This Gift will be somewhat of a surprise for the people who have been following Scotland's Sons & Daughters. Its considerably more polished, pop-friendly and upbeat than their early material, with hardly a trace of the band's Americana roots (except maybe in the rockabilly guitars of "Chains"), or of the dark, claustrophia of cuts like "Fight" or "Dance Me In. Instead, what you get is a fairly appealing mix of bright 1960s girl-group melody and whipsawed post-punk riffs. Producer Bernard Butler (ex of Suede) has encased the band's twitchy, hard-knocking sound in Spector-ish saturated washes and upped the sweetness in Adele Bethel's melodies. The big booming drums of "The Nest" have a Motown echo, the chiming, expansive guitars of "Iodine" recall the Pretenders. It's fun, accessible and ready for radio, and, really, there's nothing wrong with that.
The disc starts with "Gilt Complex, all thwacking one-two beat and drama-dripping stabs of guitar. The song's about the dangers of consumerism, ("She's signing her name / and forgetting her friends"), its nervous wreck urgency smoothed somewhat by tight harmonies and soaring chorus. "The Nest, two songs later, is just about as good, Bethel's voice dwarfed by the pounding beat and snaky, sinister guitars. It's also the first song with Sons & Daughters' male-female call-and-response, the whole band wailing wordlessly in and around the narrative line. But the best cut comes late in "House in My Head," with its sudden storms of guitar and pulsing bassline. There's space in the song; when Bethel finishes a line, there's a split second delay before the guitars come in. The clatter, the pace, the sudden breaks coalesce into an adrenaline attack.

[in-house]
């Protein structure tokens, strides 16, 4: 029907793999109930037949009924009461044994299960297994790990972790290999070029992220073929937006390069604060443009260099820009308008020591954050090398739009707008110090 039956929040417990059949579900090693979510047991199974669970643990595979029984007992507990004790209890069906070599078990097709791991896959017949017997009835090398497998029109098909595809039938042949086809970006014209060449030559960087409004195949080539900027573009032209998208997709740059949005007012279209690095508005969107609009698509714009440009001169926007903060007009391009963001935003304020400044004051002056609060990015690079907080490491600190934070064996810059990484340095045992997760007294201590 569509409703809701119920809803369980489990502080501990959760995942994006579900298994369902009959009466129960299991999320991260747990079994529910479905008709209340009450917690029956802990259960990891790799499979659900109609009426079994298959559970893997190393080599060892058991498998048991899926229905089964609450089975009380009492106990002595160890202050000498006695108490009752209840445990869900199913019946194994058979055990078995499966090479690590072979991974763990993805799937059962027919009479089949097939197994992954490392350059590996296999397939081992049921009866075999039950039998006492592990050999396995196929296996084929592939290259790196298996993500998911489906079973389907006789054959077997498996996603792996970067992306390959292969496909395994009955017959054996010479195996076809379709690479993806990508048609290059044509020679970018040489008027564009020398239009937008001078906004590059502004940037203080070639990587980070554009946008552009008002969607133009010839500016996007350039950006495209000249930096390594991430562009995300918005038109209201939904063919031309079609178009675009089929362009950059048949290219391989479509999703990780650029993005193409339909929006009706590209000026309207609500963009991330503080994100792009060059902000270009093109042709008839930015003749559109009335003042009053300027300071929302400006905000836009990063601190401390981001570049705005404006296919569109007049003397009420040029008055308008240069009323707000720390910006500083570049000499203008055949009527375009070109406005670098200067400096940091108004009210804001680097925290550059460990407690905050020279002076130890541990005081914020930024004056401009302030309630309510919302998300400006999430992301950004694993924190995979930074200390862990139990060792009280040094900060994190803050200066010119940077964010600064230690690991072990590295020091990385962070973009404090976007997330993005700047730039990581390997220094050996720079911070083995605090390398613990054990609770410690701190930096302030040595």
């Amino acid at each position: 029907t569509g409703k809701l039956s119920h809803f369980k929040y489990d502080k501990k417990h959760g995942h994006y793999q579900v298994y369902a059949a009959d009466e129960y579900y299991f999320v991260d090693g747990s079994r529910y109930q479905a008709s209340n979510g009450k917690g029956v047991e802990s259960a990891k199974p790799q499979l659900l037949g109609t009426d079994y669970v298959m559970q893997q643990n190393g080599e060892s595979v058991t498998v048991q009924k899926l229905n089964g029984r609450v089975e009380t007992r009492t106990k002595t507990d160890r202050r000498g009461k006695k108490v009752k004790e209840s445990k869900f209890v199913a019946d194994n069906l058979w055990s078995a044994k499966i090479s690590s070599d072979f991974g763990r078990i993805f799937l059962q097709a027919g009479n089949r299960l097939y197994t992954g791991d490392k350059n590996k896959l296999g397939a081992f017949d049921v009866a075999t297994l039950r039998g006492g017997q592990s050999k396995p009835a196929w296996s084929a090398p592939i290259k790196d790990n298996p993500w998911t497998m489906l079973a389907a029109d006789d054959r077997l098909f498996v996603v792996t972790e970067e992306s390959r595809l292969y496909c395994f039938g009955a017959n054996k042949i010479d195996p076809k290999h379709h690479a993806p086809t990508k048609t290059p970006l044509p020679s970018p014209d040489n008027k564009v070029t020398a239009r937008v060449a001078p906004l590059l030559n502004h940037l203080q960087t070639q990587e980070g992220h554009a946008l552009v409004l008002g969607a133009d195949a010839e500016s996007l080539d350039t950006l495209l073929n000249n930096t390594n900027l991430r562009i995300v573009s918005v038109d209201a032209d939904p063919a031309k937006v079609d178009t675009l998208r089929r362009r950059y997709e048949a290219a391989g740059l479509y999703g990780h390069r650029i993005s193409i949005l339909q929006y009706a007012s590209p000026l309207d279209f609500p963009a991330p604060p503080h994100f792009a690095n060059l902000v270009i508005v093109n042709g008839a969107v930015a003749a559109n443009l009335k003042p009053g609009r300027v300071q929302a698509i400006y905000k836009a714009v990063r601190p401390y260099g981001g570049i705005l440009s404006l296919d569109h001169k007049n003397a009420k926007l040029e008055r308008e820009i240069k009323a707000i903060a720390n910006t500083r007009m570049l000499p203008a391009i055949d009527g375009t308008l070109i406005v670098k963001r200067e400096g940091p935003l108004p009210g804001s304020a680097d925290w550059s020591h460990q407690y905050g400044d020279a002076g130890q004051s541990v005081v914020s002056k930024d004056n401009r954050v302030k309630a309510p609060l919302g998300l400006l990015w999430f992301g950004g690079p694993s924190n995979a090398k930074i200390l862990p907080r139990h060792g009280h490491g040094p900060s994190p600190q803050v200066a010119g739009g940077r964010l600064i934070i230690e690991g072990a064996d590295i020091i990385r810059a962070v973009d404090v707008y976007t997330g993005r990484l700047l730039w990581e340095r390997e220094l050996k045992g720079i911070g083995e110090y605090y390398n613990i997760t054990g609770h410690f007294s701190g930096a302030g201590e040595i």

The combination of post-punk abrasion and all-out pop is sometimes disquieting. The sawed-off guitar opening of "Rebel With a Cause" sounds just like Gang of Four, yet it leads, discontinuously, into an all-hands, massed harmonic chorus. And the pogo-pounding bass of "Darling" starts out contentious, but leads into one of the disc's glossiest pop melodies. (Katrina and the Waves?)
The thing you'll miss, though, is Sons & Daughters' dark country tendencies. This is a band, after all, that borrowed its name from a Dylan verse and spent its early years cranking out a song named "Johnny Cash." There's almost nothing overtly Americana on this disc, not a twang or yelp or a gospel call-out. It's a party, not a revival meeting, This Gift, but a good one.